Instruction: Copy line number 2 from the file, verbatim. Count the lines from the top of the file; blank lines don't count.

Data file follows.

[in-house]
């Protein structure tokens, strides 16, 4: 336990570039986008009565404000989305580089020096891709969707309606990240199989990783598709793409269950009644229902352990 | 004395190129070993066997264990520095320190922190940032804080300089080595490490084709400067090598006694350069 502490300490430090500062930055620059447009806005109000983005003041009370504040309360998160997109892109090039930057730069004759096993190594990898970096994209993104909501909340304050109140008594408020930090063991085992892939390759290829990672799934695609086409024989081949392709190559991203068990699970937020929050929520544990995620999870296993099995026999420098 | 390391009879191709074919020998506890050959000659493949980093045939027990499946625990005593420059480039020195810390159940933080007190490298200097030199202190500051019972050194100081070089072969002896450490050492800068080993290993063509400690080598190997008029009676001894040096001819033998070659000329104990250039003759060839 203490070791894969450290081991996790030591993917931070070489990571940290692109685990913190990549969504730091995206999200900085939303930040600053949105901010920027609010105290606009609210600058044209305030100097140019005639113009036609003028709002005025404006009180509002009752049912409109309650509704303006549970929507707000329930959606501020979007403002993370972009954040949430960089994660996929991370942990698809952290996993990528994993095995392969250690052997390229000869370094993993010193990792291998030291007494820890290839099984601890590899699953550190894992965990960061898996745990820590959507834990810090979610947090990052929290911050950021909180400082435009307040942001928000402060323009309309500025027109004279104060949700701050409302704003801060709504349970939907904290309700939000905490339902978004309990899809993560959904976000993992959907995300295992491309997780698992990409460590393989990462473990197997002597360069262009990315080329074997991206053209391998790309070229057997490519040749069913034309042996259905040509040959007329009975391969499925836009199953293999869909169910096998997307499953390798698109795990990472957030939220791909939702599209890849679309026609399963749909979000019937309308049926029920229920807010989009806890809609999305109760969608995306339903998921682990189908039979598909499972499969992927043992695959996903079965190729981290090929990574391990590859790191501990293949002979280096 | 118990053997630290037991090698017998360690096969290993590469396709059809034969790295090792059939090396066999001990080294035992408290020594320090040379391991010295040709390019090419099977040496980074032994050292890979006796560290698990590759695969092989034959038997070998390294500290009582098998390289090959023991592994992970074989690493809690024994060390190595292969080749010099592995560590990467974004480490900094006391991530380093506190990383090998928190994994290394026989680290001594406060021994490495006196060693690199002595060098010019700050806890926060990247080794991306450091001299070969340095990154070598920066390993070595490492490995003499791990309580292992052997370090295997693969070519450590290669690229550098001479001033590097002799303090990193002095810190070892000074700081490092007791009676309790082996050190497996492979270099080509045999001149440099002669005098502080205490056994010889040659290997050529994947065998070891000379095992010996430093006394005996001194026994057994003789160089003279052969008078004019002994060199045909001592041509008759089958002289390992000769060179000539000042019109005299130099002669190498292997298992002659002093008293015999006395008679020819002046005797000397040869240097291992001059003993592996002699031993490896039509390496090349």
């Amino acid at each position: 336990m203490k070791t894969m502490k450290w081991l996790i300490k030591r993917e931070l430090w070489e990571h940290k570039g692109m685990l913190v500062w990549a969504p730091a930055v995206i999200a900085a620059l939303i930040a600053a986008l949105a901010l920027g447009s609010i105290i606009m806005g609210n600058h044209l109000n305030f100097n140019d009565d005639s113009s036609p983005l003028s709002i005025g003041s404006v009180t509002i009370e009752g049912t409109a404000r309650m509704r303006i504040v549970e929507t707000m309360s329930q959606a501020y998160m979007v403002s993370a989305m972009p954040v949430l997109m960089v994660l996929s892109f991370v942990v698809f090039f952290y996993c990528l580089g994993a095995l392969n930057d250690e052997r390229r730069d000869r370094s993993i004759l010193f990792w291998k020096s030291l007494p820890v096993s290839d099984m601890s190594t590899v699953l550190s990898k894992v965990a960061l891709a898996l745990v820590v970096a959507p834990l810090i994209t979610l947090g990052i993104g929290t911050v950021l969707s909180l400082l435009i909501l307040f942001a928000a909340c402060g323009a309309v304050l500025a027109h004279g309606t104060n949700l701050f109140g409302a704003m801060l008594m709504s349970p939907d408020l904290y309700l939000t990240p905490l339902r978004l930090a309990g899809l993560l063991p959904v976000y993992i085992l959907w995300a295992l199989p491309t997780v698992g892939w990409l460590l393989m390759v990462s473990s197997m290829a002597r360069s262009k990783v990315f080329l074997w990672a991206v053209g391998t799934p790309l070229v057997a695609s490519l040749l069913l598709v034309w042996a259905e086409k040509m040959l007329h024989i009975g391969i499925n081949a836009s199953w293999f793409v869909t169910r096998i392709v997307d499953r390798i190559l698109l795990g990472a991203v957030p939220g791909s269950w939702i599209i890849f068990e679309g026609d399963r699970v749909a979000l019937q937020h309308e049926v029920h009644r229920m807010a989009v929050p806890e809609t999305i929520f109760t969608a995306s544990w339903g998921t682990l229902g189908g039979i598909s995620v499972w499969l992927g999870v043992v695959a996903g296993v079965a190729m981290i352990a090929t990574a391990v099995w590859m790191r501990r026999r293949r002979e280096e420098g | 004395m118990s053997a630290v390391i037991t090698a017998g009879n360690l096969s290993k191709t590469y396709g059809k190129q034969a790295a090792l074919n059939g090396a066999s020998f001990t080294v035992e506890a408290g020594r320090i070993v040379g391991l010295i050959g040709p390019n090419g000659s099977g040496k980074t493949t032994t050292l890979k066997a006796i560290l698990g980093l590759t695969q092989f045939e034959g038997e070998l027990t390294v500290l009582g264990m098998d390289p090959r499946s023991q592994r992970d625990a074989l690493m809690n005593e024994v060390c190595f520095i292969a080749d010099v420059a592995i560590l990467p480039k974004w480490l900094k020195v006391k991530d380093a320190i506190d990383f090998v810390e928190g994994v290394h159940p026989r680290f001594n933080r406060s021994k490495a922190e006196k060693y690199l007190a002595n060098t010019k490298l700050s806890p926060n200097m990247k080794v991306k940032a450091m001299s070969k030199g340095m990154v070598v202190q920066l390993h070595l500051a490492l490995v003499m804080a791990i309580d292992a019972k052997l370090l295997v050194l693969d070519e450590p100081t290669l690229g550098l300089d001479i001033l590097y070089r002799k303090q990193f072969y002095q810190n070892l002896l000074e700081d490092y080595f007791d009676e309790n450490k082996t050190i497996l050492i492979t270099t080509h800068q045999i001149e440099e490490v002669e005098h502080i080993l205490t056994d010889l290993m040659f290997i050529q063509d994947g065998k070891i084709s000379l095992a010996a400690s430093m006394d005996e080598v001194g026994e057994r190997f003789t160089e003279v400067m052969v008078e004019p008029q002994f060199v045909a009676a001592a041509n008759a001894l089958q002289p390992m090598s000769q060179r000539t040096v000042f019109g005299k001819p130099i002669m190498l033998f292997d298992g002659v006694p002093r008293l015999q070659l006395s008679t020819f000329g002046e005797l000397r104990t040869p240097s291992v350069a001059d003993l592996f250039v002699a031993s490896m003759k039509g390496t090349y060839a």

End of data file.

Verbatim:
């Protein structure tokens, strides 16, 4: 336990570039986008009565404000989305580089020096891709969707309606990240199989990783598709793409269950009644229902352990 | 004395190129070993066997264990520095320190922190940032804080300089080595490490084709400067090598006694350069 502490300490430090500062930055620059447009806005109000983005003041009370504040309360998160997109892109090039930057730069004759096993190594990898970096994209993104909501909340304050109140008594408020930090063991085992892939390759290829990672799934695609086409024989081949392709190559991203068990699970937020929050929520544990995620999870296993099995026999420098 | 390391009879191709074919020998506890050959000659493949980093045939027990499946625990005593420059480039020195810390159940933080007190490298200097030199202190500051019972050194100081070089072969002896450490050492800068080993290993063509400690080598190997008029009676001894040096001819033998070659000329104990250039003759060839 203490070791894969450290081991996790030591993917931070070489990571940290692109685990913190990549969504730091995206999200900085939303930040600053949105901010920027609010105290606009609210600058044209305030100097140019005639113009036609003028709002005025404006009180509002009752049912409109309650509704303006549970929507707000329930959606501020979007403002993370972009954040949430960089994660996929991370942990698809952290996993990528994993095995392969250690052997390229000869370094993993010193990792291998030291007494820890290839099984601890590899699953550190894992965990960061898996745990820590959507834990810090979610947090990052929290911050950021909180400082435009307040942001928000402060323009309309500025027109004279104060949700701050409302704003801060709504349970939907904290309700939000905490339902978004309990899809993560959904976000993992959907995300295992491309997780698992990409460590393989990462473990197997002597360069262009990315080329074997991206053209391998790309070229057997490519040749069913034309042996259905040509040959007329009975391969499925836009199953293999869909169910096998997307499953390798698109795990990472957030939220791909939702599209890849679309026609399963749909979000019937309308049926029920229920807010989009806890809609999305109760969608995306339903998921682990189908039979598909499972499969992927043992695959996903079965190729981290090929990574391990590859790191501990293949002979280096 | 118990053997630290037991090698017998360690096969290993590469396709059809034969790295090792059939090396066999001990080294035992408290020594320090040379391991010295040709390019090419099977040496980074032994050292890979006796560290698990590759695969092989034959038997070998390294500290009582098998390289090959023991592994992970074989690493809690024994060390190595292969080749010099592995560590990467974004480490900094006391991530380093506190990383090998928190994994290394026989680290001594406060021994490495006196060693690199002595060098010019700050806890926060990247080794991306450091001299070969340095990154070598920066390993070595490492490995003499791990309580292992052997370090295997693969070519450590290669690229550098001479001033590097002799303090990193002095810190070892000074700081490092007791009676309790082996050190497996492979270099080509045999001149440099002669005098502080205490056994010889040659290997050529994947065998070891000379095992010996430093006394005996001194026994057994003789160089003279052969008078004019002994060199045909001592041509008759089958002289390992000769060179000539000042019109005299130099002669190498292997298992002659002093008293015999006395008679020819002046005797000397040869240097291992001059003993592996002699031993490896039509390496090349």